The SA Human Rights Commission (SAHRC) is expected to
conduct a site inspection at Thelle Mogoerane Hospital in Vosloorus,
Johannesburg following the recent outbreak of Klebsiella pneumonia which
claimed the lives of six newborn babies.
The commission’s Gauteng manager Buang Jones told News24 that the outbreak constituted a prima facie violation of the right to
access to healthcare. Health Minister, Aaron Motsoaledi has blamed overcrowding
for the deaths. According to initial findings by the National Institute for
Communicable Diseases (NICD), infection control measures were breached due to
overcrowding after up to 90 babies were placed in the neonatal ward that only
has space for 60.
The DA’s shadow Minister of Health in Gauteng, Jack Bloom
earlier said that the now suspended CEO of the hospital, Nomonde Mqhayi-Mbambo
was warned about the infection risks in the neonatal ward earlier this year but
failed to take action. He cited a memorandum by staff of the neonatal ward in
May that detailed a gross shortage of nurses, severe overcrowding, lack of
equipment and poor working conditions, warning that the situation could
increase the risk of nosocomial infections.
Jones said the SAHRC’s inspection will be aimed at assessing
the state of the hospital in relation to the allegations and meeting with the acting
CEO Dr Jatin Ganda and the hospital’s management.
Meanwhile the NICD has released an update on the outbreak of
necrotising enterocolitis (NEC) at a Gauteng hospital which claimed the lives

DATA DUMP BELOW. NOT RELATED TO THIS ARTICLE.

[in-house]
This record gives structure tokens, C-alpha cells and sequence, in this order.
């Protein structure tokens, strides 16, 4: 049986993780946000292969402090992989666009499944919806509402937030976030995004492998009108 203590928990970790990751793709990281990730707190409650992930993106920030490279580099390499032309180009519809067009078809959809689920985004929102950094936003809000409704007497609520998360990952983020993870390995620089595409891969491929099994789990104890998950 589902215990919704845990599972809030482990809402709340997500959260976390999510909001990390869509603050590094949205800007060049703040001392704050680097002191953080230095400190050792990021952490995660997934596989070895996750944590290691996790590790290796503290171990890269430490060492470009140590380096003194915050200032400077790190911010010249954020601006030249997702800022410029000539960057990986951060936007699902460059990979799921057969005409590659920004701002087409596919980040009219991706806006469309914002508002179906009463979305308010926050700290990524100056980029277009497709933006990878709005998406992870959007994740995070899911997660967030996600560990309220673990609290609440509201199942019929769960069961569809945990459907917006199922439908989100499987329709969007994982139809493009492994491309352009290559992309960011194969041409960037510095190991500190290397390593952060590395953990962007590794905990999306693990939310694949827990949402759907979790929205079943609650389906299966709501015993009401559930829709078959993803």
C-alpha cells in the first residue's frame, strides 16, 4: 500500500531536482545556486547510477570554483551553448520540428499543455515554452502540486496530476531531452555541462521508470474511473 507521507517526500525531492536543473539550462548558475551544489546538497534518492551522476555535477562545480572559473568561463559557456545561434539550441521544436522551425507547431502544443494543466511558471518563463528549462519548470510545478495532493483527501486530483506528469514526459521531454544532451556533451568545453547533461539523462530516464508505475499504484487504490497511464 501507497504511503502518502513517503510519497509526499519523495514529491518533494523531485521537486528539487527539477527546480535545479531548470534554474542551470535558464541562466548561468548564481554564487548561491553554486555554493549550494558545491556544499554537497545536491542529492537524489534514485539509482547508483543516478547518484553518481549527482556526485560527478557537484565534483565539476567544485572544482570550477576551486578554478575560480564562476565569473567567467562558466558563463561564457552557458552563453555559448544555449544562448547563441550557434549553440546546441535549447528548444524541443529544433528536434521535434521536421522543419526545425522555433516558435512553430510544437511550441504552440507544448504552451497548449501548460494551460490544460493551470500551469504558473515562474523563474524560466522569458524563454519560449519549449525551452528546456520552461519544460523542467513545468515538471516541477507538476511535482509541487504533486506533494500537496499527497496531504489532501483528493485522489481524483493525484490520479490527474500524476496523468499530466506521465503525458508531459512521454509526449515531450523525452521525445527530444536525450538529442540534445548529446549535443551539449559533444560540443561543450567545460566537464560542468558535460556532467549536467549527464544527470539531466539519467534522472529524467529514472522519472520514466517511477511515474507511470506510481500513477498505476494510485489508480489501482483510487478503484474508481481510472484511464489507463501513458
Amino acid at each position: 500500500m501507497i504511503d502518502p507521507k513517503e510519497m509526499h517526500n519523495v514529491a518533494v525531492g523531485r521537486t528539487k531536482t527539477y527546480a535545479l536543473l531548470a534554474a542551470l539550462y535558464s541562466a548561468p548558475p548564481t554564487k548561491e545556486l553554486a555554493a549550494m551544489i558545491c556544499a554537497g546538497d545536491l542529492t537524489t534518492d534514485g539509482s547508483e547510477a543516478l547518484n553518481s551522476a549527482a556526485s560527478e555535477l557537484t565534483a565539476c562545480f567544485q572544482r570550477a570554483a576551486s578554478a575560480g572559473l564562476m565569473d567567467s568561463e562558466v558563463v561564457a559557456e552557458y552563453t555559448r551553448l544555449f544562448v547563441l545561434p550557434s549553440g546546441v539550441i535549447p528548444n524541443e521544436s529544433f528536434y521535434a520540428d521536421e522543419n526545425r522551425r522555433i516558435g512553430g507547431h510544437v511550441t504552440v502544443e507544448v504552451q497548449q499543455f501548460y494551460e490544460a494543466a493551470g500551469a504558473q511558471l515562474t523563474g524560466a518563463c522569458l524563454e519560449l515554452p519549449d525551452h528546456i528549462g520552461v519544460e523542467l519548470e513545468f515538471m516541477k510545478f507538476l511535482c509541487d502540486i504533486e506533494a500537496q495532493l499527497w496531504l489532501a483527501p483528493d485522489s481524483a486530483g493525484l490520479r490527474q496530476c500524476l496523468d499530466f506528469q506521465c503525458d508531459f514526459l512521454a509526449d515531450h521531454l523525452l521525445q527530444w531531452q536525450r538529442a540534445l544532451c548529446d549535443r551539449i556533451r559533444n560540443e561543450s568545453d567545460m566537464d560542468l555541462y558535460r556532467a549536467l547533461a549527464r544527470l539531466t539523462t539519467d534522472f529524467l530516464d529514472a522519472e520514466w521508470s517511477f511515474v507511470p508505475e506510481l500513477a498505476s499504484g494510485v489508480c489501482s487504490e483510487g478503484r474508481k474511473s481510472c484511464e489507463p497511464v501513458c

of nine babies. A total of 42 cases have been reported in the hospital’s
neonatal ward from March to August this year.
Of the reported 42 cases 38 (90.5%) were premature, four
(9.5%) full-term babies, and 64% were males.
“While several pathogens were isolated from blood cultures,
all stool samples were negative for enteric bacteria and viruses tested. 79% of
the cases had a low birth weight of under 1500g, 21% had a birth weight of over
1500g and 33% were fed breast-milk exclusively. All the cases were definite NEC
cases, stage II A-B and III A-B, respectively,” the NICD says in a statement.
While the source of the outbreak has not been confirmed, the
institute says it is concerned about the presence of Bacillus and Streptococcus
species in mixed and dry powder milk formula (opened and unopened) found at the
hospital but that toxin production tests have not been done.
The NICD has recommended further laboratory investigation
(bacterial quantification and toxin test) on opened and unopened milk formula
to establish if it meets the international and national acceptable standards.